Tuesday, June 06, 2006

We're Just Talkin' About Practice

This weekend will be devoted to a high-powered society wedding in my old home town. My oldest niece is getting hitched. Part of the gala festivities will be some friendly, cutthroat golf with total strangers over an extremely tough track designed by Robert Trent Jones at his most bloody-minded.

So this 20-25 handicapper hit the driving range before lunch. As always, the local range just off Route 2 was jammed, a sea of humanity with questionable backswings. What a splendid business owning a driving range must be. It's a low-overhead, high-volume business where the only capital expenditures are some rubber mats, the armored machine that picks up the balls, and some old golf balls. It's an all-cash business, too. During the winter you could launder drug money. Who's to know?

What's most striking about driving ranges, and practice tees, and putting greens, all of which are crowded every New England day it's not actually snowing, is their very popularity. People pay money to practice golf. They love to practice golf. There are millions of Americans whose only participation in the game is hitting buckets of balls on the range. These folks practice a sport and never play it, yet remain perfectly happy. In their minds, they're golfers, too. And they are, of a sort.

Golf practice is fun. Folks marvel at the psycho practice habits of Vijay Singh without grasping the simplest reason he keeps it up 7 hours a day. It's the only time Laugh-A-Minute Veej enjoys himself.

Like golf, tennis is a wonderful game. But its players' attitudes towards practice could not be more different. The backboard, tennis' equivalent to the driving range, is almost always deserted at every set of courts and rightly so. There are few more soul-crushing experience in sports than whacking tennis balls off the backboard. Players who've just undergone a bitter divorce would rather take the court with their ex's instead.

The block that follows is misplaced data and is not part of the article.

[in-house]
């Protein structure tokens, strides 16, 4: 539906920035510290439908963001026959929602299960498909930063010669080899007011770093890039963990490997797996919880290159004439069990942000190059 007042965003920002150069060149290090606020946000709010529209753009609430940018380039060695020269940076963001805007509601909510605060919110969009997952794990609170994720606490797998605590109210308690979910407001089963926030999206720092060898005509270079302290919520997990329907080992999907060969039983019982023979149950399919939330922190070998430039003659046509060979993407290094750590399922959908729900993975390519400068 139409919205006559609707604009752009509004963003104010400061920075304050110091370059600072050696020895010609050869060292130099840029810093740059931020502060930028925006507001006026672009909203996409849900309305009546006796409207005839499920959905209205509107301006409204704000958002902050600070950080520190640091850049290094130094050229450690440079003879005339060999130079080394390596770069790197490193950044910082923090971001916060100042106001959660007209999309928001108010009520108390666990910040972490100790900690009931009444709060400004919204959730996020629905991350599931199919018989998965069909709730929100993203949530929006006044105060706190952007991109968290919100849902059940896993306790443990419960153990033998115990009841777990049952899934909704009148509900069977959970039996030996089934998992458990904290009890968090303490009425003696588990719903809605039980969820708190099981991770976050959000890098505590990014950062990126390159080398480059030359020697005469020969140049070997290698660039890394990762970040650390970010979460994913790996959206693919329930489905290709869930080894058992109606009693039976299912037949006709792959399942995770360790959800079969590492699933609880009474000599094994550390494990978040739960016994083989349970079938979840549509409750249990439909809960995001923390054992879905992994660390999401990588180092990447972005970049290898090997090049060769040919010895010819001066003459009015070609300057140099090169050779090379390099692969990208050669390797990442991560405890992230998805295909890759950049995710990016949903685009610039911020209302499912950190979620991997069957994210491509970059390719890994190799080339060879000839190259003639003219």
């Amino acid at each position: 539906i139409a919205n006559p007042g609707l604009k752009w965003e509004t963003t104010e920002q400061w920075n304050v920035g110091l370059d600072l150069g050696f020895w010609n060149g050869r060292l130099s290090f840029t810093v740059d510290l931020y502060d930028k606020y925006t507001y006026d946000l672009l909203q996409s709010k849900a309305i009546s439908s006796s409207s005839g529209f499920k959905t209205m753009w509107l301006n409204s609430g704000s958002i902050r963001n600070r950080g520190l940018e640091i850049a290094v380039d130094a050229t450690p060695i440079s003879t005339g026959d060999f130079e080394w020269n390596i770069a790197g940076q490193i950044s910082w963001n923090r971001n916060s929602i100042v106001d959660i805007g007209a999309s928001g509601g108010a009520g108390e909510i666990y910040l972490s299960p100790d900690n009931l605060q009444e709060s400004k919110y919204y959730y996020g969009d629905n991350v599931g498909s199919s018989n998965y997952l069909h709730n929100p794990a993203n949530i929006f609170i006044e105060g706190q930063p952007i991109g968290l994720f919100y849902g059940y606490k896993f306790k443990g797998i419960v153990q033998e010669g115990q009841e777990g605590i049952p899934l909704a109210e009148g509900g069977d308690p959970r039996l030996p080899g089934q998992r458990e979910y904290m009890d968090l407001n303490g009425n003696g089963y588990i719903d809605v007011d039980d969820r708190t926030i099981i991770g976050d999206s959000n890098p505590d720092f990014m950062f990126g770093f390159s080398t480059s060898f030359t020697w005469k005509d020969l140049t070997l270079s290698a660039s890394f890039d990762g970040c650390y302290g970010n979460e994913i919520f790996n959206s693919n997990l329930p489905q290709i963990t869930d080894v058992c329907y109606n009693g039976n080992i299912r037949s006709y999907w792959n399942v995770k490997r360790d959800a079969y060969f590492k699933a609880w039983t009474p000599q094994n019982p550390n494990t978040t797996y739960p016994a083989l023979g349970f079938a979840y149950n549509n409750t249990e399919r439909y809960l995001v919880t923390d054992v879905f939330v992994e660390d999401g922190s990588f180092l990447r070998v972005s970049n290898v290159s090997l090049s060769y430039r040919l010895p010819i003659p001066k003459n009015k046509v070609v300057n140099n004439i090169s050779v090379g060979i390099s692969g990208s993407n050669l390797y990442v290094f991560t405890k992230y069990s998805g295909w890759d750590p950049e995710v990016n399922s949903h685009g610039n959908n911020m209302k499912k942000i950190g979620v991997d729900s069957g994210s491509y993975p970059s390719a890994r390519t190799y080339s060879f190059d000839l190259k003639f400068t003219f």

People are forever attempting to lump different games into different categories of experience. Perhaps we should examine each sport by whether or not practice is a joy, a drag, or something in between.

By and large, the sports where participants love to practice can be practiced alone, or at least can be practiced alone in some significant way. The ones where practice is loathed cannot.

The 162 game major league baseball season is an arduous mental grind. The most jaded player, however, eagerly submits to the pointless routine of an hour to 9o minutes of pregame practice. A team can be 25 games out of first facing a doubleheader in St. Louis in August, but from the lowliest scrubeenie to the All-Star, they'll all rush to take their cuts in batting practice, and fight to make sure they get each and every swing.

This isn't surprising. The basic acts of the game, namely, throwing, catching, and hitting the ball, are profound sensual pleasures. Anybody bored enough to pass up the chance to jack one over the outfield wall may have ceased breathing.

While the title of this essay is Allen Iverson's famous denunciation of practice as an insititution, the fact is players love practicing that game, too. During the prime seasons of his UCLA dynasty, John Wooden punished players for team rules violations by keeping them out of practices instead of games.

OK. that was a special case, the average UCLA intersquad first-to-21 duel in those days being the functional national championship game. But basketball's most basic act, shooting, is a solitary pleasure, too.

"I was drawn to basketball," Jerry West once said, "because it was a game you could play alone."

(In this regard, soccer and basketball are twins. Perhaps that's why they're the only games with a true worldwide participant base.

Football practice sucks. It is essential, unenjoyable toil. Even Bill Belichick has admitted as much. Game Day is exhilarating, but most preparation time is spent either in heavy lifting in the weight room or in meetings. Thus, football incorporates the worst elements of both blue and white collar employment. Good coaches like Belichick spend as much time plotting to alleviate the drudgery of practice as they do game planning, with limited success.

Strictly speaking, auto racing doesn't even HAVE practice. Drivers are just as likely to die on the track running a solo tune up as in competition. At 150 mph plus, it's all one.

Fulfilling practices don't necessarily make a game better to play than one without them. Football crams A LOT of inner satisfaction into the chaos of a 60 minute game. But human nature being what it is, the sports where practice makes pleasure as well as perfect are likely to recruit and hold more participants than their Calvinist sweat peers.

On a nice day, Lexington's driving range, is, as noted, always full of hackers. The outdoor basketball courts in the town rec complex are just as occupied, as is the skateboard park and the various hard and softball diamonds.

The nearby municipal tennis courts.... not so much.


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